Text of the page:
By Marc Phillips
Steve Gelwitz, a freshman who lives on the third floor of Tallcott Hall, hails from a ritzy northern New Jersey suburb. Always a dominant force, Gelwitz finds himself the leader of his friends.
“One time at sleep-away camp years ago, I led our bunk to victory during the week eight color war. No big deal,” Gelwitz said, asserting his dominance.
When it comes to his more skittish roommate, Andrew Smith, Gelwitz finds himself enraged.
“He’s all like, ‘Ahh! You scared me,’ or ‘Please don’t hurt me,’” Gelwitz said. “It’s just unacceptable. Andrew is from some hick-ass town in Upstate New York, so clearly I’m better than he is. Also, he smells.”
The enraged roommate went on to describe how Smith always invites his weird Humans vs. Zombies friends over, never changes his smelly bed sheets and will leave old D.P. Dough calzone crusts on the shelf above his bed. The worst thing Gelwitz ever found was a pile of Smith’s crusty socks that had arguably crossed over onto Gelwitz’s side of the room. Though this was Smith’s only real offense he had committed, it was already the last straw for Gelwitz.
On Friday afternoon, Gelwitz took a roll of masking tape and drew a line down the center of their dorm room.
“I’m just dividing up our assets!” said Gelwitz, a business administration major.
“I came back to the room around 4 p.m., and thought, ‘What the Hell?!’” said Smith, a student in the exploratory program.
Gelwitz arrived back to the room around 5 p.m. and explained to Smith how he drew a line and had his family’s lawyer draft an Order For Protection against Smith.
“Oh, and I annexed the doorway, so you’re pretty much stuck here,” Gelwitz added.
Smith’s pleas for reason were not met with mercy by Gelwitz, who reportedly assured Smith that crossing the line would result in a “massive-ass lawsuit from [his] rich lawyer uncle.”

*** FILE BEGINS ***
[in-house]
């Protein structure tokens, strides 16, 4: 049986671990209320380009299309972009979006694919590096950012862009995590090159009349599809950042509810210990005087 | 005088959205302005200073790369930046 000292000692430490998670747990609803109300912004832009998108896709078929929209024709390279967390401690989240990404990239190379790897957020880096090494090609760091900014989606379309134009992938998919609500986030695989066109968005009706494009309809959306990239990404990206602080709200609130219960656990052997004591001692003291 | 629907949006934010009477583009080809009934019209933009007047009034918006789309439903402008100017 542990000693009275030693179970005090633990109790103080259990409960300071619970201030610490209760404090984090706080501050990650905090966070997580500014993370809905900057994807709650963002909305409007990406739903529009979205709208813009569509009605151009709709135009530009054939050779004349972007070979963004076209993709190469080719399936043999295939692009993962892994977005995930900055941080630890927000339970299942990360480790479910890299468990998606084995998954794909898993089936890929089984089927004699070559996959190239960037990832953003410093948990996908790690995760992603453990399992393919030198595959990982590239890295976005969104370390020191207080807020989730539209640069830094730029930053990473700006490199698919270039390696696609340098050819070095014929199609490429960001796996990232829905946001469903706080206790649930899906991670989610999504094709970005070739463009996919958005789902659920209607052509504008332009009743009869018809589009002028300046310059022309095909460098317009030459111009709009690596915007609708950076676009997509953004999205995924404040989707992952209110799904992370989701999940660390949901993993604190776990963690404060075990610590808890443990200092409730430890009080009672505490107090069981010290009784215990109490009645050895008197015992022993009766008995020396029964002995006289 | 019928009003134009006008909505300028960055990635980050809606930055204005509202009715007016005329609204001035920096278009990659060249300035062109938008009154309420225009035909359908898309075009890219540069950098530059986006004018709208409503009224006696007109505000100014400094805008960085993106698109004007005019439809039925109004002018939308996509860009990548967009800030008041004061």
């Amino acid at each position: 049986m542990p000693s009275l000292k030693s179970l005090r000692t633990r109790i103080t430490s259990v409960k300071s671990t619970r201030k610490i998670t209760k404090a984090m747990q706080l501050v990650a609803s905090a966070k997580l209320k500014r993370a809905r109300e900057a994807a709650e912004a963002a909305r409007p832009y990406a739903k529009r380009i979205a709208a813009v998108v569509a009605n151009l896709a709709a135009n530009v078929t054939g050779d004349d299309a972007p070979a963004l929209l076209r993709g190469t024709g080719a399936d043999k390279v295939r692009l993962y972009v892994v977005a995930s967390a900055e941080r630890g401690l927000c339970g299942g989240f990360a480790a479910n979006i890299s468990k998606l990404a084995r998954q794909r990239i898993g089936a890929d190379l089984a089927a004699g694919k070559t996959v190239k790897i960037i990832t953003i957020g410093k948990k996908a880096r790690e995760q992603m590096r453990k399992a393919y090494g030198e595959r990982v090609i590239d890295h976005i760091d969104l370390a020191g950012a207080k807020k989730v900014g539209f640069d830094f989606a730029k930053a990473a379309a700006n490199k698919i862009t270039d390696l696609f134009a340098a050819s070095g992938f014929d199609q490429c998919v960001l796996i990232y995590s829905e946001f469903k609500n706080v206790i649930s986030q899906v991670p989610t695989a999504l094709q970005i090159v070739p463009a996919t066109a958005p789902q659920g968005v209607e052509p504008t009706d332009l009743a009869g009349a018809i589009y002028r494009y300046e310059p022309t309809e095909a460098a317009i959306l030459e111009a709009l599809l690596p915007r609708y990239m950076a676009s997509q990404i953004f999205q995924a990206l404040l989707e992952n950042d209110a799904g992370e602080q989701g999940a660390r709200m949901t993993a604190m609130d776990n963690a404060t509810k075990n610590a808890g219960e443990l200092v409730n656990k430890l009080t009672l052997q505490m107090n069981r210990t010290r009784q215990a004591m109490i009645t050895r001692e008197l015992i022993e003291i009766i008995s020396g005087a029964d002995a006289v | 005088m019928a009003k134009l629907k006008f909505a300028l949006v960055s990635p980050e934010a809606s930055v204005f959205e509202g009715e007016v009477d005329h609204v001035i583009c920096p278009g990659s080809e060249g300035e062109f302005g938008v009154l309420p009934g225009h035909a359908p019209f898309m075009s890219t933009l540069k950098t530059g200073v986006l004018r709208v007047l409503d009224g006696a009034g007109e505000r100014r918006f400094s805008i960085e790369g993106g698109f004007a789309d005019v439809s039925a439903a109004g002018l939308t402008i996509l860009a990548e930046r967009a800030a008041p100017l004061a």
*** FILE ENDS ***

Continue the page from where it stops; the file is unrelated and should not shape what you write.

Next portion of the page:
Two hours later, Smith was found lying in the fetal position on his twin extra-long bed. Smith’s flip phone and black-rimmed glasses lay next to him. Gelwitz sat at his desk, happily typing away on his laptop.
That night, Gelwitz left his dorm around 11 p.m. to join his friends at a party in the Circles. Smith sat upright on his bed, finally realizing he was confined to the space equivalent to a handicapped bathroom stall.
Tuesday morning, Smith checked his e-mails—all angry messages from his professors.
“I can’t go to class, and I’m running out of Vitamin Water bottles to pee into,” Smith said in a response e-mail to one of his annoyed professors.
By Wednesday, Smith was lethargic and almost done eating his supply of Cheez-Its and Cup O’ Noodles, which he had to eat raw due to his lack of microwave access.
Friday night, a week later, Smith was found lying across his bed and delirious. Gelwitz showed some concern, but still did not lift the masking tape border.
“I mean, he may smell and never leave the room, but now he actually can’t leave the room. This will also ruin my chance for having an empty room this weekend so I can bang a bunch of hot chicks, and I tend to do that a lot, obvi,” he said, seeking a high five.
Smith withered away on his bed, staring listlessly at Gelwitz.
“Ugh, fine,” Gelwitz said as he bent down to pull up the masking tape. A few minutes later he called his family’s lawyer and had returned things to the status quo.
“I would thank my roommate if I could move,” whispered Smith.
Marc Phillips is a sophomore IMC major who finds that “do not cross” tape is more effective than masking tape. E-mail him at firstname.lastname@example.org.